The Uniqueness of Moses’ Laws
Moses’ Laws (the Ten Commandments plus the other laws written in Exodus and Leviticus) stand apart from all other law-codes of that era, just as one should expect if they have a supernatural source.
For instance, Egyptians regarded slaves as those without understanding and to be driven like cattle. For Moses to take pity on them (as the laws demonstrate) was remarkable.
- Moses’ Laws demanded humane treatment of the slave and the stranger. This was nothing short of revolutionary for that time.
- Likewise, no murder could be paid for by property or by substituting the life of another man (such as a criminal or slave). Moses’ law tells us that “whoever sheds the blood of a man, by man shall his blood be shed; for in the image of God was man made.” (Gen. 9:6) So, the sacredness of life fixed the payment – life for life.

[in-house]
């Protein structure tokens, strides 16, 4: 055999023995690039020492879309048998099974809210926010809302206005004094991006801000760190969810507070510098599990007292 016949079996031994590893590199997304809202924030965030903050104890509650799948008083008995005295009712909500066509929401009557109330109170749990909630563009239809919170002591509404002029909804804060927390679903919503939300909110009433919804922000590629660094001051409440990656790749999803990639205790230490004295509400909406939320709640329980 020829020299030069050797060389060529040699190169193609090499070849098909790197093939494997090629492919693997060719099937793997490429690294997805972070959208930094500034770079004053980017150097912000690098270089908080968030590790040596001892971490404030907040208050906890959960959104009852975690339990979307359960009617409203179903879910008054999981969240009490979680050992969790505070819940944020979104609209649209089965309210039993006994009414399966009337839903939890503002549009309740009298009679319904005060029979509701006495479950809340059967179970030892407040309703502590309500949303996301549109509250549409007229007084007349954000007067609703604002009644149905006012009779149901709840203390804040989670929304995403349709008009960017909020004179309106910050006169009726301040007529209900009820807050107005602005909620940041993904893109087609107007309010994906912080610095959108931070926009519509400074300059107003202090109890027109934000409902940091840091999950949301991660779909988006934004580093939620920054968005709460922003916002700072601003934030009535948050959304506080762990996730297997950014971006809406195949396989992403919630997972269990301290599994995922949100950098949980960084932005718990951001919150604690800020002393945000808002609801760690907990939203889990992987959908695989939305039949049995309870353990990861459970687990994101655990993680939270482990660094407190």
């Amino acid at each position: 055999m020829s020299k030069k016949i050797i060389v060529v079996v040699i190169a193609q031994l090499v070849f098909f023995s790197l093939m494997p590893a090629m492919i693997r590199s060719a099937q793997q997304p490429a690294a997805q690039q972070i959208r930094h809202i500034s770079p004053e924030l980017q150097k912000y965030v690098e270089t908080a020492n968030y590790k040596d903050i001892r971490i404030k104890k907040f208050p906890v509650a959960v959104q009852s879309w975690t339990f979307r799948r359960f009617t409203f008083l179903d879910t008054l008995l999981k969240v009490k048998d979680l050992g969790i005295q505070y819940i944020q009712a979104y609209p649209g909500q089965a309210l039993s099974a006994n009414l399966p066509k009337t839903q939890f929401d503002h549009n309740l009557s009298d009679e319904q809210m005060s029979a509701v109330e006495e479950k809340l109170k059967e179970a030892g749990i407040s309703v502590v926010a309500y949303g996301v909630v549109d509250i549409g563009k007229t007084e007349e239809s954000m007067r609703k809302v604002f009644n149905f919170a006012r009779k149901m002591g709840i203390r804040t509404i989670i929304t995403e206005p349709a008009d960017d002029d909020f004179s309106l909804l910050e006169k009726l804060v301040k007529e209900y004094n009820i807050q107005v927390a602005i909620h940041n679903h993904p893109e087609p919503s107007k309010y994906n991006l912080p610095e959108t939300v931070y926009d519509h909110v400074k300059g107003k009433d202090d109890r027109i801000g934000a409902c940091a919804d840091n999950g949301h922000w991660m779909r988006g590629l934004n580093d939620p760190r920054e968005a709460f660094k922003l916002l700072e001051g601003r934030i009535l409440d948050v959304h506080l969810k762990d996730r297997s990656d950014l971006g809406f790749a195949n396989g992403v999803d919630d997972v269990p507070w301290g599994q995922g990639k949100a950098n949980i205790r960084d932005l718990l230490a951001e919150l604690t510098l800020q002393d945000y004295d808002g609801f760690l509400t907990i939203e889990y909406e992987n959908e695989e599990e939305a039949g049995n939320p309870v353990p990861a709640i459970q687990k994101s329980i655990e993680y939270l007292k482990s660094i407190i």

In contrast, cuneiform findings show that Mesopotamian law (as seen in the Code of Hammurabi) was linked to the value of property and the strength and wealth of the community. In other words, life was replaceable by sufficient goods. If a wealthy man committed murder, he could buy his way out with money.
Also, a wealthy man could send a slave to take his punishment. In contrast, in Biblical law there is an underlying assumption of the worth of every human life. The Biblical recognition of a slave as an individual with rights, though he still lacked the status of a free man, has no parallel in the laws of Mesopotamia, or any other laws of that era.
This uniqueness and superiority of Moses’ laws is evidence that what Christians and Jews believe is true: these laws did not come from man, but rather they had a higher source, God himself.